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The new stress-relieving super-supplement you’re about to see everywhere

It’s derived from cannabis – but won’t get you high.

29 Dec 2018

Browse the menu of charcoal, liquid gold and blue matcha lattes at London’s cafés and you’ll spot a new addition. The soul-soothing ‘Happy Hot Choc’contains cacao, date syrup, mint, matcha and hazelnut milk, as well as a few drops of CBD oil, the hero ingredient and the reason it promises to make you feel – if not happy – calmer and less stressed.
 

What is CBD?

Typically available as an oil, CBD is a cannabidiol – a chemical compound derived from the leaves of the cannabis plant – and has been found to relieve pain, insomnia, stress, depression and anxiety. Because it’s made from hemp, a non-psychoactive variety of cannabis, it won’t make you high.

CBD has been legal in the UK for some time, but over the past year sales of the oil have doubled, thanks in part to the influence of celebrity fans. Jennifer Aniston and Gwyneth Paltrow take it to cope with stress and Alessandra Ambrosio takes it for anxiety.

How is CBD used?

Its antioxidant, anti-inflammatory and anti-acne properties are making it a popular skincare ingredient too – Olivia Wilde and Mandy Moore both use CBD oil topically, while brands including Origins, Ohana, and all feature it in their skincare. CBD and are also used as pain relief for aching muscles. (Note: Hemp seed oil is also a popular ingredient in beauty products and has many benefits but does not contain CBD.)
 
Coca Cola, Pepsi and Diageo have been investigating the commercial potential of CBD too. Rebekah Hall, founder and CEO of plant-based drinks company Botanic Lab is well ahead of the curve – she’s spent the past 18 months developing the UK’s first CBD-infused soft drink.
 
“There is arguably no more culturally significant functional plant of the last 500 years than cannabis,” she says. “We have a history of bringing unique botanical ingredients to the market in premium drinks and I felt this was the right time for Botanic Lab to step up and play a part in shaping this part of the market.”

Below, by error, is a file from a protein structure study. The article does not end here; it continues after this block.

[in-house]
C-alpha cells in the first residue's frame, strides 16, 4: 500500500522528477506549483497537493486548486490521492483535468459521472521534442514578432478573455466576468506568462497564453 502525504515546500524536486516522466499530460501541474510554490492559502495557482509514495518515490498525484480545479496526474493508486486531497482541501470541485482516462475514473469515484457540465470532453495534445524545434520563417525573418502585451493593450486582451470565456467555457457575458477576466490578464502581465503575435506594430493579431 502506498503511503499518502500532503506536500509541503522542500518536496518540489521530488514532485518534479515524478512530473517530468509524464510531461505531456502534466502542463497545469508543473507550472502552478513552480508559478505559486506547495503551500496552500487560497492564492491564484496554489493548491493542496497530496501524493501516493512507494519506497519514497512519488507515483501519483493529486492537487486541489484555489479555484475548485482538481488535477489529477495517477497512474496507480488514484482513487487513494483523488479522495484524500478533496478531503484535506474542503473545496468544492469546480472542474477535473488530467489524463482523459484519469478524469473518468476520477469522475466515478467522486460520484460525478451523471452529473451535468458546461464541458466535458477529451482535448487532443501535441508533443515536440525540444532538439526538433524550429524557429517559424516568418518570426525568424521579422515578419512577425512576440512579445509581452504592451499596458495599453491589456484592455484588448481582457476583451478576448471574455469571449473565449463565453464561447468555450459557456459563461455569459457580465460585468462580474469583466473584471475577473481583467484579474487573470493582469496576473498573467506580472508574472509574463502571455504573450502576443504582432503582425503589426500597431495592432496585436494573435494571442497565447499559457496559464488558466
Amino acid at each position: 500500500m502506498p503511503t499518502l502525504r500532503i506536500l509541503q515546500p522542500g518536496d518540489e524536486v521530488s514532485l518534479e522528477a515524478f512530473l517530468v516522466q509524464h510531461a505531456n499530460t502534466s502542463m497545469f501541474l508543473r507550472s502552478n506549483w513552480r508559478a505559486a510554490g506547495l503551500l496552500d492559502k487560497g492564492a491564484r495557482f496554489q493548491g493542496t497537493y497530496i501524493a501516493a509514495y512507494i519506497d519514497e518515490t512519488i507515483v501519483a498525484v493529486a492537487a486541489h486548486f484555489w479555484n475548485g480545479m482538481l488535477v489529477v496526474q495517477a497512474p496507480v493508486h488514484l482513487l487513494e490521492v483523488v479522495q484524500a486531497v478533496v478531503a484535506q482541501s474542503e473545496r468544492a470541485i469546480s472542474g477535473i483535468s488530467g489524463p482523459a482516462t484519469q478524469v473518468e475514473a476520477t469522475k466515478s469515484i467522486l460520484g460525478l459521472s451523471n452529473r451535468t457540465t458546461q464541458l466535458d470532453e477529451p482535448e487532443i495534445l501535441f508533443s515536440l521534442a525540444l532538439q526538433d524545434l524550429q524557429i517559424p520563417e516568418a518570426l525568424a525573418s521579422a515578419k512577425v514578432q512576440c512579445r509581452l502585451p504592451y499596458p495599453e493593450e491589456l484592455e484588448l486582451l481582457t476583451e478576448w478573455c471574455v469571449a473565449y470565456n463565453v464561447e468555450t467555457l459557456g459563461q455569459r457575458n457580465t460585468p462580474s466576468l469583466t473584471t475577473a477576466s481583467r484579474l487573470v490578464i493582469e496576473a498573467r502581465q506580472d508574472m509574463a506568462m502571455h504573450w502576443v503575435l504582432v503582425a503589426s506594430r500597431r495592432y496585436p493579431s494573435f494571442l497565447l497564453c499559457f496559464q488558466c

The resulting hibiscus and sour cherry tea is fruity, but not too sweet (there’s no added sugar or artificial sweeteners), contains a generous 2mg of CBD and could easily be mistaken for a pinot noir when decanted into a wine glass.
 
But can a plant-based soft drink really replace a glass of wine as a stress-reliever at the end of a busy week? Will we sip on CBD tea when we can’t sleep, just as we drink coffee to wake ourselves up, or take it daily with our vitamins to ward off depression?
 
It’s always difficult to gauge the effect of a product like this, but I was keen to put CBD to the test. As a journalist with constant deadlines and some experience of anxiety, a degree of stress is normal for me. After two happy hot chocolates at Farm Girl though, I found myself more calm, focused and productive than I have been in some time.
 
I wondered if I’d been duped by the placebo effect until last week, when I had a bottle of Botanic Lab’s CBD drink before heading to the airport. Despite heavy traffic en route and long security queues making us late, I felt remarkably chilled-out compared with my friends, who were anxious we’d miss our flight (in retrospect, I’m glad they rushed me – we were the last to board).

Does CBD really have calming effects?

 
"There’s no question that it works", says Dr Danielle Gordon, a specialist in cannabis medicine who prescribes CBD and other cannabidiols to patients with conditions including chronic migraines and epilepsy, but at these doses you can’t expect miracles. “It’s kind of like the turmeric lattes you can get at Starbucks,” she explains. “They’re not going to treat your inflammatory arthritis or stop your brain ageing, but it’s certainly not a bad thing and it’s bringing awareness to [CBD] as a health ingredient.”
 
In her clinic, Danielle might start a patient on a dose as low as 5mg and increase it gradually. “Everyone has a different threshold, so it really is an art and science,” she says. “What I use [CBD] for most often is anxiety,” she says. “It binds to the serotonin receptors in the brain and in the body, so it’s a natural anxiety relieving medication with virtually no side effects.”
 
According to Botanic Lab, the 2mg in its CBD tea is “an amount ideal for general health maintenance.” You can also take it as a pure , which is widely available, though I personally don’t think it tastes very nice.
 
The Marshmallowist’s are much more my speed – each grapefruit and pink peppercorn-flavoured sweet contains three drops of high-strength CBD – and vegan restaurant is serving a range of CBD-infused desserts for a limited time.
 
For regular use, find a format you can stick to, whether it’s or . Goop even features a recipe – a daily habit we could definitely get on board with. “One thing that I always struggle with is incorporating supplements into my routine – I regularly forget,” Rebekah says. “That's why I really like being able to get my CBD in a drink now.”